Involution and Conjugacy |
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We find that some linear measures are confined to a segment of their line, and cannot escape from it, no matter how many steps are taken. The animation on the right shows a measure confined to the segment not containing the point at infinity. The end-points of the segment, X and Y, mark the limits of stepping, and so, one might say, serve as numerical infinities (some call them "infinitudes"), for an infinite number of steps would seem to be required to reach either limit from any start. Note, however, that stepping cannot continue along the line starting from either X or Y, as, in the case of X, the stepping point must remain colinear with U and D, and, in the case of Y, the stepping point must remain copunctual with Y. Note also the corollary that the stepping point cannot actually reach X or Y, from any start, as it is never quite colinear with U and D, or copunctual with Y, and no number of steps, however large that number, can make it so. For to take a step at all, the stepping point and U and D cannot be colinear, and it cannot be copunctual with Y. |
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We can do this stepping in two ways, or senses. Our steps may track right, or they may track left. If we go right —> from X, we soon encounter Y. If we go left <— from X, we must trace the line via its point at infinity before encountering Y. Please do note that changing from one sense to the other does not involve a change of direction. Such a change would involve rotation of the line, but here there is no such rotation. Direction and Sense are different things, often confused. A Sense has an Opposite. A Direction has not. |
Sense |
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So, any measure started to the left of X in the segment containing the point at infinity and always stepping <— left, must be expected to step via infinity to Y—and can never leave that segment. Passage through infinity affords no release! |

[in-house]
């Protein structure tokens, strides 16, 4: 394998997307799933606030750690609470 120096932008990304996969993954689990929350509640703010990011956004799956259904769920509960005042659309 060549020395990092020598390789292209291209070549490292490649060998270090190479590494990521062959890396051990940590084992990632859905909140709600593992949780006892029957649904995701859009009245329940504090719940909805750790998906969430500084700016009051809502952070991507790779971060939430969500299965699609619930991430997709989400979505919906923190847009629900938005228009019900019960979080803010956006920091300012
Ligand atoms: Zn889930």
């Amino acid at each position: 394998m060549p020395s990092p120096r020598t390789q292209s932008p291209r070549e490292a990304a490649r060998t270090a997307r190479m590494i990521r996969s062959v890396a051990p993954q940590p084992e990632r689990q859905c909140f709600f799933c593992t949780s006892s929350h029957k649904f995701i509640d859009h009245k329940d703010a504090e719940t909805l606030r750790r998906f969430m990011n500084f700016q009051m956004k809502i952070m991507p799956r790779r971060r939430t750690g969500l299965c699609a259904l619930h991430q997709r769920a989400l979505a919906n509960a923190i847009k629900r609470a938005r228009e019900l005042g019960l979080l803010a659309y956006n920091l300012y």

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It would thereby seem that the measures in the two segments can be independent of each other, but if we wish that a step in one of the segments should be matched by an exactly equivalent step in the other, then we need a measure that steps in both segments. Now, it turns out that there is a construction which does step in both - but not at the same time. With it, the steps jump from one segment to the other. They alternate. |
Save for the alternation, the measure behaves with respect to the end-points as other measures do. We see the steps expand from one end-point then converge on the other. The animation reveals a winding quadrilateral being drawn by the stepping process, in this instance clearly "shrinking" towards Y. |
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We need only have the intermediate line, i, pass between the directing points on m—that is, through the segment, UD, of line m not containing the end-point, X. | |||
If step N falls in S_{1}, then step N+1 falls in S_{2}, step N+2 falls in S_{1}, and so on. Thus even-numbered steps fall in one segment, and odd-numbered steps in the other. (We could say that the point escapes its segment at every step!) |
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If we could "freeze" the shrinking (so
that the quadrilateral only winds), then the steps would alternate between fixed positions in the segments.
Each step would send the measure back to the segment, and position in that segment, from which it had just come. It turns out that we can freeze it, and the animation on the right indicates how such a frozen quadrilateral is made, and then shows the effect of it. This can be thought of as the geometric equivalent of repeated multiplication by -1 (minus one). |
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